from .packages.urllib3.exceptions import DependencyWarning
  File "/Library/Frameworks/Python.framework/Versions/3.6/lib/python3.6/site-packages/pip/_vendor/requests/packages/__init__.py", line 27, in <module>
    from . import urllib3
  File "/Library/Frameworks/Python.framework/Versions/3.6/lib/python3.6/site-packages/pip/_vendor/requests/packages/urllib3/__init__.py", line 8, in <module>
    from .connectionpool import (
  File "/Library/Frameworks/Python.framework/Versions/3.6/lib/python3.6/site-packages/pip/_vendor/requests/packages/urllib3/connectionpool.py", line 35, in <module>
    from .connection import (
  File "/Library/Frameworks/Python.framework/Versions/3.6/lib/python3.6/site-packages/pip/_vendor/requests/packages/urllib3/connection.py", line 44, in <module>
    from .util.ssl_ import (
  File "/Library/Frameworks/Python.framework/Versions/3.6/lib/python3.6/site-packages/pip/_vendor/requests/packages/urllib3/util/__init__.py", line 20, in <module>
    from .retry import Retry
  File "/Library/Frameworks/Python.framework/Versions/3.6/lib/python3.6/site-packages/pip/_vendor/requests/packages/urllib3/util/retry.py", line 15, in <module>
    log = logging.getLogger(__name__)
AttributeError: module 'logging' has no attribute 'getLogger'

Obviously this is a case of don't create any files that mask stdlib or other modules that your call stack might try to import. But the takeaway is that you can't in general rely on `python -m` to launch behavior comparable to launching a script.


Additionally, this inconsistency led to a [subtle bug in pytest when launched with -m](https://github.com/pytest-dev/pytest/issues/2104). In that ticket, the recommended solution (at least thusfar) is "don't use -m". I imagine that pytest (and every other project that exposes a module for launching core behavior) could work around the issue by explicitly removing the cwd from sys.path, but that seems messy.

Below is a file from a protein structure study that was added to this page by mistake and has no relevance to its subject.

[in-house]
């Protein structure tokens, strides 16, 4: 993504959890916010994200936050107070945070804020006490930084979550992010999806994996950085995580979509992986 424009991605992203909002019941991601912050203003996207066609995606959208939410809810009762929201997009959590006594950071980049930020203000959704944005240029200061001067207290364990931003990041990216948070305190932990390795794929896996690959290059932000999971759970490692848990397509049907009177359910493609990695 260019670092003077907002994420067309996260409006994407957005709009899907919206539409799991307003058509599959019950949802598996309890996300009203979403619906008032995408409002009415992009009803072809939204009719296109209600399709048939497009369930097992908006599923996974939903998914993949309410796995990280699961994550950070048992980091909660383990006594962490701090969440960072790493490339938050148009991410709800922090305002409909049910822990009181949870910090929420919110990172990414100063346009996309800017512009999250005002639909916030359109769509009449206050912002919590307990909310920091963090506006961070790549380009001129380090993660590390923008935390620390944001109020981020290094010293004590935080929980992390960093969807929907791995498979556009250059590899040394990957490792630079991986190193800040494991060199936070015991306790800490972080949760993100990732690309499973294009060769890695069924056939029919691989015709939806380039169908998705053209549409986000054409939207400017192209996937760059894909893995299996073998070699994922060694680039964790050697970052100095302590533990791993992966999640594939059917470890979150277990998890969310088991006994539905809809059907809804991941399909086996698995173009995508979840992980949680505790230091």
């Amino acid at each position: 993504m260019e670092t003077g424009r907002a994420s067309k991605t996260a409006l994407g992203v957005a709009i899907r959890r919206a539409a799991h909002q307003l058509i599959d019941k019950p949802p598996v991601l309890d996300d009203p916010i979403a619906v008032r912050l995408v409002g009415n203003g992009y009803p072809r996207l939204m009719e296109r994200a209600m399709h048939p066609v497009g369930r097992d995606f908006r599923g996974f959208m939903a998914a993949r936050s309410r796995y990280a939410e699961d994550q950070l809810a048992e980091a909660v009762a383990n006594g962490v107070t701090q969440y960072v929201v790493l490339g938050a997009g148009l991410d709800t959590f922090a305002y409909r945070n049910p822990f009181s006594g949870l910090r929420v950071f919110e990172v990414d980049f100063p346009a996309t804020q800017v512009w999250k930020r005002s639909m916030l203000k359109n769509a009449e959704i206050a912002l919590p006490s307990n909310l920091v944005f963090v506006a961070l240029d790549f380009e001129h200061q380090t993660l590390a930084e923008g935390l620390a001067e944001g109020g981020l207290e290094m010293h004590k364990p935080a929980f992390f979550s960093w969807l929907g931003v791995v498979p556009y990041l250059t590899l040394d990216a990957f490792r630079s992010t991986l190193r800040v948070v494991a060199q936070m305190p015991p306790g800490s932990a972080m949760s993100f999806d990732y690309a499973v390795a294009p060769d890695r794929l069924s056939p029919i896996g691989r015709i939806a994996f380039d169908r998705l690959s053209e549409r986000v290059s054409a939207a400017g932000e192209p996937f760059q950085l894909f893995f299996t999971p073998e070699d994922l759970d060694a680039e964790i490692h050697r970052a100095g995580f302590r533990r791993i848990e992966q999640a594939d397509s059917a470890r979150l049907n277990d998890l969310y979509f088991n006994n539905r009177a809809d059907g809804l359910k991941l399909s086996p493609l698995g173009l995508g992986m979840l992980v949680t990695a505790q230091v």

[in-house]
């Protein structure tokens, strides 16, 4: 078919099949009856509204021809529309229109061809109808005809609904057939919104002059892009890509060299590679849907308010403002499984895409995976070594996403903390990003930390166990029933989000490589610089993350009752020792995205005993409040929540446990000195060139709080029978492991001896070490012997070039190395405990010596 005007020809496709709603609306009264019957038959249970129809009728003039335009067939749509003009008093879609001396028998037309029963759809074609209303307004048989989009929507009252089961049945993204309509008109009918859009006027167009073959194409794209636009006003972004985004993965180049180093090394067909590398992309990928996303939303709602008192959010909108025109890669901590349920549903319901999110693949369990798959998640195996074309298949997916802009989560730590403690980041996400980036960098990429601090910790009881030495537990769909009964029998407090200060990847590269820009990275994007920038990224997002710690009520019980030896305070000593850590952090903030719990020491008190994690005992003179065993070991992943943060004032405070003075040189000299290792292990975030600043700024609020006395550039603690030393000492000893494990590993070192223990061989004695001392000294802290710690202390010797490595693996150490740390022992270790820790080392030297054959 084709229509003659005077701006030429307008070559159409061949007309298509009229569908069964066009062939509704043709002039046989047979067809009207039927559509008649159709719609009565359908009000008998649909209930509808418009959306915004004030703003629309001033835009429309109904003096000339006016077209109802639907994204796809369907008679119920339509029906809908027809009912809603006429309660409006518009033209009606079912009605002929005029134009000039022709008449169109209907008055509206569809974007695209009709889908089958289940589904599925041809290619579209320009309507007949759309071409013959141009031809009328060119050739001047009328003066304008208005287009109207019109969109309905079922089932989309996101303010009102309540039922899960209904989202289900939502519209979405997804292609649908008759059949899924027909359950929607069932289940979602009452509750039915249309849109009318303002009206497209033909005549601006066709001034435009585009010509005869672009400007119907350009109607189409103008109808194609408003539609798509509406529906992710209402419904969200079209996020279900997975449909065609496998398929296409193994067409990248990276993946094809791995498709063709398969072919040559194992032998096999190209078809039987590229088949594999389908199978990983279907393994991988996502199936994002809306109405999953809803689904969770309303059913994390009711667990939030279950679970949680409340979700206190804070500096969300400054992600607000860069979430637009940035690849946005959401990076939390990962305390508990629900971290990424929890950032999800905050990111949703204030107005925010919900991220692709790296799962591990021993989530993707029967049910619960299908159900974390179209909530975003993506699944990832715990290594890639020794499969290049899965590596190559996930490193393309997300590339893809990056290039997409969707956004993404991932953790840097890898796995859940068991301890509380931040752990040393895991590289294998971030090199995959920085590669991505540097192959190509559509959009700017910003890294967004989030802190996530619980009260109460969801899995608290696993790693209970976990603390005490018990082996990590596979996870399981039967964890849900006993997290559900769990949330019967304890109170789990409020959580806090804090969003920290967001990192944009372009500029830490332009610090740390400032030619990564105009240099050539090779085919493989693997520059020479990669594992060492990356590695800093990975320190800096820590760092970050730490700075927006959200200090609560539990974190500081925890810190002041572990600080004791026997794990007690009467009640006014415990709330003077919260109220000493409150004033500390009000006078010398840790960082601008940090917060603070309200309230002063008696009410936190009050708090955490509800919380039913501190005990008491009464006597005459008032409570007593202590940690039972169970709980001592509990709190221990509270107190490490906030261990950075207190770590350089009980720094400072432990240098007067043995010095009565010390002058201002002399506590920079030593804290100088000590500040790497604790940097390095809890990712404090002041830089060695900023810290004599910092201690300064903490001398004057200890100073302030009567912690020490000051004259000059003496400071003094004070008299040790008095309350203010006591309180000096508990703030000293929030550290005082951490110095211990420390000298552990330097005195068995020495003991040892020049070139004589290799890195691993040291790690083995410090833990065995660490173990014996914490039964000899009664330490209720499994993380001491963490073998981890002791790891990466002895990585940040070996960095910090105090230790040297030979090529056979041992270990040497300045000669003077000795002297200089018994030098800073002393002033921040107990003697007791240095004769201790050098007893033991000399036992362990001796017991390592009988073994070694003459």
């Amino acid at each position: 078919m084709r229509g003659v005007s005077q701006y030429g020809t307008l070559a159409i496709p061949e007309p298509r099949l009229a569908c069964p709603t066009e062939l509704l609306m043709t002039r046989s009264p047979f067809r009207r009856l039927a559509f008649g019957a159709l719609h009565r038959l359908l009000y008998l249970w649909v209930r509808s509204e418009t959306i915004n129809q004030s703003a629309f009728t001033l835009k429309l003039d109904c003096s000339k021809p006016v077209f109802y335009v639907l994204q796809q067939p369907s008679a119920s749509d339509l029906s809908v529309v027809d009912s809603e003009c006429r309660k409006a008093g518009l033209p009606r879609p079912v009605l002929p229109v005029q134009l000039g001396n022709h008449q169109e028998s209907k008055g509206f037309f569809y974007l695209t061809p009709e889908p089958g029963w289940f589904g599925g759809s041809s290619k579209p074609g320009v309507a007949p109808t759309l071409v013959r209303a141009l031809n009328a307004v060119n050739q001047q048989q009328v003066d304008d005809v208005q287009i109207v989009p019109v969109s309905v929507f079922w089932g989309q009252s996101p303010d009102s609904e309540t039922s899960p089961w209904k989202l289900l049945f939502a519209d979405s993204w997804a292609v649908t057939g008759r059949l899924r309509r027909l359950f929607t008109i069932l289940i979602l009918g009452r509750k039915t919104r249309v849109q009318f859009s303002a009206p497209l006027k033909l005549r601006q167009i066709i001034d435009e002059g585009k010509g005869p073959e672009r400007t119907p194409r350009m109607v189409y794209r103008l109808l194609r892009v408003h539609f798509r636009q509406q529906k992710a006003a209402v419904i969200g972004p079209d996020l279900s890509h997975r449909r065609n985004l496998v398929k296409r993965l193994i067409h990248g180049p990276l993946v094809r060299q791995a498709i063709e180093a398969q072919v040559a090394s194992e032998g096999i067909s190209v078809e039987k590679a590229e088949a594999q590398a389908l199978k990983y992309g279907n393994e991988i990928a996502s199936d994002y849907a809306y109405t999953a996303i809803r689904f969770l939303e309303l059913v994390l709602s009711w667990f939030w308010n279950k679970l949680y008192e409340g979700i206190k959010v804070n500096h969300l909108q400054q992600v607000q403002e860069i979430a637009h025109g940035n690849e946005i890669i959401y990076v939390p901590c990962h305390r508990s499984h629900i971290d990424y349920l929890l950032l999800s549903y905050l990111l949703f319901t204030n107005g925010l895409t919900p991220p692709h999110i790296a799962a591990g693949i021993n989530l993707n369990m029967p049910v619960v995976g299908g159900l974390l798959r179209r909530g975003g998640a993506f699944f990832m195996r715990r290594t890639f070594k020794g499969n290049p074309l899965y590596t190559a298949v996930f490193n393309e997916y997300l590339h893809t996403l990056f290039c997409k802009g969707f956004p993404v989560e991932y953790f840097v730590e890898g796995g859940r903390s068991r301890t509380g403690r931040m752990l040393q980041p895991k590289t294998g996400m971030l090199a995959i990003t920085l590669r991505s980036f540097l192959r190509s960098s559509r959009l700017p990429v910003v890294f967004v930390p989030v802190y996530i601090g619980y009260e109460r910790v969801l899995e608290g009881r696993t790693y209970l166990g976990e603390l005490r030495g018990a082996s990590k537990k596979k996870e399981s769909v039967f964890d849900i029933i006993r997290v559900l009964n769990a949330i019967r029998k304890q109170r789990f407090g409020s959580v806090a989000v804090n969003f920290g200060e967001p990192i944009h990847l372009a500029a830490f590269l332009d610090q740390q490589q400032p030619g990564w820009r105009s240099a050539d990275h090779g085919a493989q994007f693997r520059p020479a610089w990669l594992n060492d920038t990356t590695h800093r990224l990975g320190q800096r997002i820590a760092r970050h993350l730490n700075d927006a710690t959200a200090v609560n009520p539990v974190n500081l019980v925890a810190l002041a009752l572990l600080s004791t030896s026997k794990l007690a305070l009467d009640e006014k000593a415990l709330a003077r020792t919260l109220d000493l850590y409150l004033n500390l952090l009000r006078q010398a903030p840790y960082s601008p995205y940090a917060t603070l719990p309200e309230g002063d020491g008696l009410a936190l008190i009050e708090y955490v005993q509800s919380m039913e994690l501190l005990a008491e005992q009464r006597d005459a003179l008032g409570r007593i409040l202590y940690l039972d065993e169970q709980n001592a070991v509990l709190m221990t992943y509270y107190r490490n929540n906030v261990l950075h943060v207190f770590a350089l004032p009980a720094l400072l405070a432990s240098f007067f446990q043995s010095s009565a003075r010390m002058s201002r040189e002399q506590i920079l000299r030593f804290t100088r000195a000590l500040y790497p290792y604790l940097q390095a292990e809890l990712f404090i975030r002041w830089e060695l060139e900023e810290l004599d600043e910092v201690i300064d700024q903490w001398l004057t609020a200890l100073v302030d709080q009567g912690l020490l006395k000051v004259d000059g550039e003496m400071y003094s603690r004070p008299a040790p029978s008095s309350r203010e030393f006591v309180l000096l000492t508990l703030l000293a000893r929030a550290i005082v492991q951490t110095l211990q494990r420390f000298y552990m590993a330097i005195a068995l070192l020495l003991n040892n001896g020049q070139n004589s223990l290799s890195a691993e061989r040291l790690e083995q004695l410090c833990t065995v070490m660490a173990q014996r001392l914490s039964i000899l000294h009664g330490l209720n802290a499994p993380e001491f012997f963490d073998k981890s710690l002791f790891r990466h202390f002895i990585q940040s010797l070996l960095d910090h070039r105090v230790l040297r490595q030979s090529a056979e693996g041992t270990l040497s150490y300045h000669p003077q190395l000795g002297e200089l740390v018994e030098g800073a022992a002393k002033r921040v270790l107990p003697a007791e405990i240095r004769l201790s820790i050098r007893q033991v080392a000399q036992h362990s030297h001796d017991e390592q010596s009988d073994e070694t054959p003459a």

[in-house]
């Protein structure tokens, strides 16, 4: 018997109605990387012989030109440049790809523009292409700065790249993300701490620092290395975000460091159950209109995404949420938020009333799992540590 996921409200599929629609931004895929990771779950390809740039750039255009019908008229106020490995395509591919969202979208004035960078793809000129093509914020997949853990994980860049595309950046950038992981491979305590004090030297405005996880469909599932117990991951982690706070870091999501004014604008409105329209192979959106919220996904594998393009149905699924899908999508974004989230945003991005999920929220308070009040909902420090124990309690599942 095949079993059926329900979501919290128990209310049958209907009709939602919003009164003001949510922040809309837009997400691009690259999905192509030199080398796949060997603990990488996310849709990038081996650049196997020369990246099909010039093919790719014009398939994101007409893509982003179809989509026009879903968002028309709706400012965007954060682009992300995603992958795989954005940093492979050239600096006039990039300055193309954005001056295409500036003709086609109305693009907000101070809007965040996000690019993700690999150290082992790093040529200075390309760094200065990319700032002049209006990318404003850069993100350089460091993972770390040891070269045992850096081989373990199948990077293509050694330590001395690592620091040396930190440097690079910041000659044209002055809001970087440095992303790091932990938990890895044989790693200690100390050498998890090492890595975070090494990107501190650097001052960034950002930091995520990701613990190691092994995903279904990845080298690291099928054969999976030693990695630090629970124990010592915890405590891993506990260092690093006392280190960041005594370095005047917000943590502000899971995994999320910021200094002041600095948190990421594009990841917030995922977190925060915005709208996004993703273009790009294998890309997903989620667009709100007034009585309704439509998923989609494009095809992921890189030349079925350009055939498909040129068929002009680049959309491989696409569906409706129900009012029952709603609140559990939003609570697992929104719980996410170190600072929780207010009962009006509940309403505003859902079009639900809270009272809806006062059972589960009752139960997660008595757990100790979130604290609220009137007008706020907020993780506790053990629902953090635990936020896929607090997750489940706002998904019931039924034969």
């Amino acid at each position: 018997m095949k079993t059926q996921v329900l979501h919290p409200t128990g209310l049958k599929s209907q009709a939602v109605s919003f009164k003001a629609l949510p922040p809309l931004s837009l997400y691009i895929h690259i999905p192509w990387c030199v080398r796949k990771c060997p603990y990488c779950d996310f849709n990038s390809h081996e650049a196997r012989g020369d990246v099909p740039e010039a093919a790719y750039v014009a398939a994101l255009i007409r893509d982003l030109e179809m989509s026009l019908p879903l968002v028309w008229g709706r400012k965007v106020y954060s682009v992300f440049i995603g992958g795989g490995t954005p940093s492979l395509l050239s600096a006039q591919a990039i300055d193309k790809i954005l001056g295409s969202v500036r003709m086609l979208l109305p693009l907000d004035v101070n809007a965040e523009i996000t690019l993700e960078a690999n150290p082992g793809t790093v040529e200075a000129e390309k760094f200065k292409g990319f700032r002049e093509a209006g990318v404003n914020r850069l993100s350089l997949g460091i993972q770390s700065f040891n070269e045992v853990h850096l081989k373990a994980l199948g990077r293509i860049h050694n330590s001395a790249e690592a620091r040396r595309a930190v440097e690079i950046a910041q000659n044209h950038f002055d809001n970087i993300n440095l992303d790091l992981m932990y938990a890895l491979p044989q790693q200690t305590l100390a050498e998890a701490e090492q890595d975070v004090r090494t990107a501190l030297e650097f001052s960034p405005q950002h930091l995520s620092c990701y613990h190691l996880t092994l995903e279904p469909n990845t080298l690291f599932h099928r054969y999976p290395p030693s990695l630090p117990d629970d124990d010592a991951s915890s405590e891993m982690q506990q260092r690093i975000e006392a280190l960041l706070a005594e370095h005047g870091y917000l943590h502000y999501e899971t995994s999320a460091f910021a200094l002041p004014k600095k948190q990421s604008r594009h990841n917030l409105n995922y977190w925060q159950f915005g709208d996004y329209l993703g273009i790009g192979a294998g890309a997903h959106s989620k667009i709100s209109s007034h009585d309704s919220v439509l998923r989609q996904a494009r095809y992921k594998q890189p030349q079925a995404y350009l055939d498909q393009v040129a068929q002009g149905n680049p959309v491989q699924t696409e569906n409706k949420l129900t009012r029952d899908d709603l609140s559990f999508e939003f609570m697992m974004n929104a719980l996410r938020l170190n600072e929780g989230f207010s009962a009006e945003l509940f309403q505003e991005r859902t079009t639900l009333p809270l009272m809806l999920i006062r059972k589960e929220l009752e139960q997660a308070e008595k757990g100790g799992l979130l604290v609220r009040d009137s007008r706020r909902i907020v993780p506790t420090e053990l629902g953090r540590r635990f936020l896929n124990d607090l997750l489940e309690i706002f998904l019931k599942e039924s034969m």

I imagine it could prove difficult to overcome the backward incompatibilities of changing this behavior now, so I don't have a strong recommendation, but I wanted to share these experiences and get feedback and recommendations.
msg282939 - (view) Author: Brett Cannon (brett.cannon) * (Python committer) Date: 2016-12-11 19:23
Maybe we just need to clarify some documentation at this point? All of the differences in semantics make total sense when you realize `-m pkg` is really conceptually shorthand for `import pkg.__main__` (w/ the appropriate __name__ flourishes). When you begin to view it that way then specifying the file path starts to look like the odd way by bypassing import and simply running open() on a file and passing the result to exec() (once again, with the appropriate __name__ flourishes). It also makes the point that -m isn't really shorthand for specifying a script which seems to be where people are getting tripped up by the differences.

So instead of selling `-m` as a way to run a module/package as a script, I say we change the message/documentation to say it does an import with __name__ changed and make specifying a script as the weird reading-a-file-directly thing.
msg282956 - (view) Author: Nick Coghlan (ncoghlan) * (Python committer) Date: 2016-12-12 01:42